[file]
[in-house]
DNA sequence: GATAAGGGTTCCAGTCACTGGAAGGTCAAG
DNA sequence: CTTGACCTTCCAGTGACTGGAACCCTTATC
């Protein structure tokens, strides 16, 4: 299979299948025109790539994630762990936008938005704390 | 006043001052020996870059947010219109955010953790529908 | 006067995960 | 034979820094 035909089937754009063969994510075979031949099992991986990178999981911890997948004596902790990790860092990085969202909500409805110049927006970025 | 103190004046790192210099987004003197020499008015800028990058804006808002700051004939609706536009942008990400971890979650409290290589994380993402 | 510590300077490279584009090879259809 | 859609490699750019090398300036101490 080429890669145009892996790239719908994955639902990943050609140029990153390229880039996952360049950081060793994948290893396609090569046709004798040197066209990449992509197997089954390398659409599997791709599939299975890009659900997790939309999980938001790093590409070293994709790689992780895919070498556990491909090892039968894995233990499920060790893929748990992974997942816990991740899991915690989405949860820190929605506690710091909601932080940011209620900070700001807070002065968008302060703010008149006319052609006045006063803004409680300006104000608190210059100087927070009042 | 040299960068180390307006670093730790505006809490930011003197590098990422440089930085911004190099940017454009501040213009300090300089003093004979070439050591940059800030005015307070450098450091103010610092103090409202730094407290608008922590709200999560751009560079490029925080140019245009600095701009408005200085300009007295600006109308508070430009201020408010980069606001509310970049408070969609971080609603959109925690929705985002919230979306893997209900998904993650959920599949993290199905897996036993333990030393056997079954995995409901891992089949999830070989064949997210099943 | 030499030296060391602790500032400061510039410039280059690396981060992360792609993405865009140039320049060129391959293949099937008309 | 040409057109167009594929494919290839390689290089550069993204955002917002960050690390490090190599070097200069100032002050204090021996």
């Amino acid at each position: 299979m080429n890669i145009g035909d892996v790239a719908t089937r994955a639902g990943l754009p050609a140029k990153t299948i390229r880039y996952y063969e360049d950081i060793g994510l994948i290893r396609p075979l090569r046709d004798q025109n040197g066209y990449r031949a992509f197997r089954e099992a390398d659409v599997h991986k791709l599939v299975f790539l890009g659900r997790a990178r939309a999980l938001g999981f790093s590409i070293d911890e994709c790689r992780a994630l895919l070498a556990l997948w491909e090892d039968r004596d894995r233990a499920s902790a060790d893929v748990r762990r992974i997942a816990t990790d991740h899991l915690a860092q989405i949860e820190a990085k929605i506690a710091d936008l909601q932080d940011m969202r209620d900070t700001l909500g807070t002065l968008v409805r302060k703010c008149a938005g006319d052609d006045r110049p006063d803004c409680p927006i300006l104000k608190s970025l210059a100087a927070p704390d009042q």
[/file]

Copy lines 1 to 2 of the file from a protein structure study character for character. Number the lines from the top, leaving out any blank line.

[in-house]
DNA sequence: GATAAGGGTTCCAGTCACTGGAAGGTCAAG